In a burst of affronted dignity, House Speaker John Boehner, R-Ohio, challenged us, the people, to look at all the legislation the House has passed this year. He suggested we’d be impressed.
Strangely, this followed an earlier outburst in which our speaker boasted it’s a good thing Congress doesn’t pass a lot of bills because, really, there are too many laws already.
Actually, Boehner said Congress should be judged on how many laws it repeals.
But never mind. Boehner is a pol, entitled to change his opinion from week to week. Usually, his eyes moisten considerably when he does it, so it makes us a little uneasy to focus on this.
We all know the House voted at least 40 times to repeal Obamacare, a repeatedly symbolic move because the Democratic majority in the Senate will not vote for repeal, nor would President Barack Obama sign it. So it’s moot.
At any rate, we decided to focus on the 56 bills that as of Dec. 1 actually have become law. Perhaps this will explain the roughly $6 billion we spend each year on members of Congress, counting health and retirement benefits.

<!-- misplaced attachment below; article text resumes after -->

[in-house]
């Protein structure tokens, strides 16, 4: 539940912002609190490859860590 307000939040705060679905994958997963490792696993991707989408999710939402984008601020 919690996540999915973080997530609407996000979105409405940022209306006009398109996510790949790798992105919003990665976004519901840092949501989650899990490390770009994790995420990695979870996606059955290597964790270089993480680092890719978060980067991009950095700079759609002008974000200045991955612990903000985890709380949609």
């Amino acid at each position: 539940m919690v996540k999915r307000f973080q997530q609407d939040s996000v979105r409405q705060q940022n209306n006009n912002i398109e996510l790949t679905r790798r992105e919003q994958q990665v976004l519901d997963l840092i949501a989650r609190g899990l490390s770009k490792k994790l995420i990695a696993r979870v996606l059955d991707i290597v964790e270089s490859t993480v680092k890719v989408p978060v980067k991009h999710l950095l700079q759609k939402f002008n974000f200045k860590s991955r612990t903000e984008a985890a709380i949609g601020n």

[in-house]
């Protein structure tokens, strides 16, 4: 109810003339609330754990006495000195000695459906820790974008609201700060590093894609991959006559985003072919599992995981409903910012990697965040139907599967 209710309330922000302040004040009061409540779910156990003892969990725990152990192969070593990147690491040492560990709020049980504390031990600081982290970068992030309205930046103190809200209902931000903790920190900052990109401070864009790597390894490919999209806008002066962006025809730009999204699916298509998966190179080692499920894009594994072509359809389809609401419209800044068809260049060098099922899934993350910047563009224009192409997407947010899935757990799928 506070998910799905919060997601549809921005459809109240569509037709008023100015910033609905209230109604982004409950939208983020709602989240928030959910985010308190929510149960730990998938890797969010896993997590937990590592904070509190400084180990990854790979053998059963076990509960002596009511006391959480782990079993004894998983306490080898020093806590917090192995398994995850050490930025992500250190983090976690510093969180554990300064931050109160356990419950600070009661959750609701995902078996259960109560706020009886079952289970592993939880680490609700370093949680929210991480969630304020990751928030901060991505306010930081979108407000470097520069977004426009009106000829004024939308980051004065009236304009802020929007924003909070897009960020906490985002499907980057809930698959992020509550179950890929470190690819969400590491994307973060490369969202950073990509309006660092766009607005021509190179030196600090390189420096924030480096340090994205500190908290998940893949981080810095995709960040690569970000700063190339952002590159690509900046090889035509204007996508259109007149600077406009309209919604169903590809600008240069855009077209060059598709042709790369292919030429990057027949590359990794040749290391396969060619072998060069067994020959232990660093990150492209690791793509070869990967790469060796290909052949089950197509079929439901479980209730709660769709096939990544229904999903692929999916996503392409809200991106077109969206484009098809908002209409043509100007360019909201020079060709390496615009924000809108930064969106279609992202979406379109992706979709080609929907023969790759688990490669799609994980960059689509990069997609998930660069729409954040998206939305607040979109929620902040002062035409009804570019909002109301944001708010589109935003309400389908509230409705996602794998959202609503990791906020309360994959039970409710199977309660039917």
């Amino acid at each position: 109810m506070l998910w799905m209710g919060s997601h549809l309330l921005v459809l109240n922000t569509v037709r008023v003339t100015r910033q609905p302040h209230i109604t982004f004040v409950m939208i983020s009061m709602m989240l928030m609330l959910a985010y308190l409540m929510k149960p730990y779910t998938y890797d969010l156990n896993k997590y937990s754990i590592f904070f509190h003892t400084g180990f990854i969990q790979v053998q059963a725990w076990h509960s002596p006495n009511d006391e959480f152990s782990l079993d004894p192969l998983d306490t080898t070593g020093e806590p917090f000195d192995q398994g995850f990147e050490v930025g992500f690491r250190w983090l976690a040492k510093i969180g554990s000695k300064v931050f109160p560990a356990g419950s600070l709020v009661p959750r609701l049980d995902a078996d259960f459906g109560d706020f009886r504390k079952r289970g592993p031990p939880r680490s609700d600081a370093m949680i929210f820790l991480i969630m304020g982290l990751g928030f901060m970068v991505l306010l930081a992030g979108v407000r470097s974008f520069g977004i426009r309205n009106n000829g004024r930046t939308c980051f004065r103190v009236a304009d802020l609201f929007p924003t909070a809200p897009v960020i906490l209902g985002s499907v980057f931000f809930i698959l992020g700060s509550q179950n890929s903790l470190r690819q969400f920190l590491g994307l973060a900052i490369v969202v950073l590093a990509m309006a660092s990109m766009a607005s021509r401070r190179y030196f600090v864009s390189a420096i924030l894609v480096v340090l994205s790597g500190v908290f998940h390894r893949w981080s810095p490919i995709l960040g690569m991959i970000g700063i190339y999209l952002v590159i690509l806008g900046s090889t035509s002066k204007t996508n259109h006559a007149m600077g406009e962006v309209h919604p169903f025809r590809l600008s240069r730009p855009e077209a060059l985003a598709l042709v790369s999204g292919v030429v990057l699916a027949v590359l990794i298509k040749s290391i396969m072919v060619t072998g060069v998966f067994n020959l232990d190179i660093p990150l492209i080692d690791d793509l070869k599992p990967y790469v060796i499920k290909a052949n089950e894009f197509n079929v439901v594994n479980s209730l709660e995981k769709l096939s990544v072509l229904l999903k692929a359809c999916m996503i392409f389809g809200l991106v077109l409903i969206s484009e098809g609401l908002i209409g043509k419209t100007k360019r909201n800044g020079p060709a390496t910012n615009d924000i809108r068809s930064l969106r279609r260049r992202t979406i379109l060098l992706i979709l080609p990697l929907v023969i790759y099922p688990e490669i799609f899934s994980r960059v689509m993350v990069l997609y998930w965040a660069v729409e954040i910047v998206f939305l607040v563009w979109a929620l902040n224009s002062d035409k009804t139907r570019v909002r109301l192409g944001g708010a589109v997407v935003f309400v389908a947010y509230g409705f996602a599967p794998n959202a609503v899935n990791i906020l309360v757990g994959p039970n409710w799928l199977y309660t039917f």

The first law of the year, passed two and a half months after Hurricane Sandy devastated the Northeast, was to temporarily let the government borrow money to pay national flood insurance claims. Later, Congress voted for hurricane disaster relief. This was controversial but good, although many victims have yet to be paid.
The next temporary thing Congress did was to raise the debt ceiling to enable the government to pay debts Congress already has incurred. This was extremely controversial, so it was temporary.
The next measure passed by Congress was to extend the 1994 law forbidding violence against women. This, too, was controversial for some reason having to do with not interfering with tribal laws.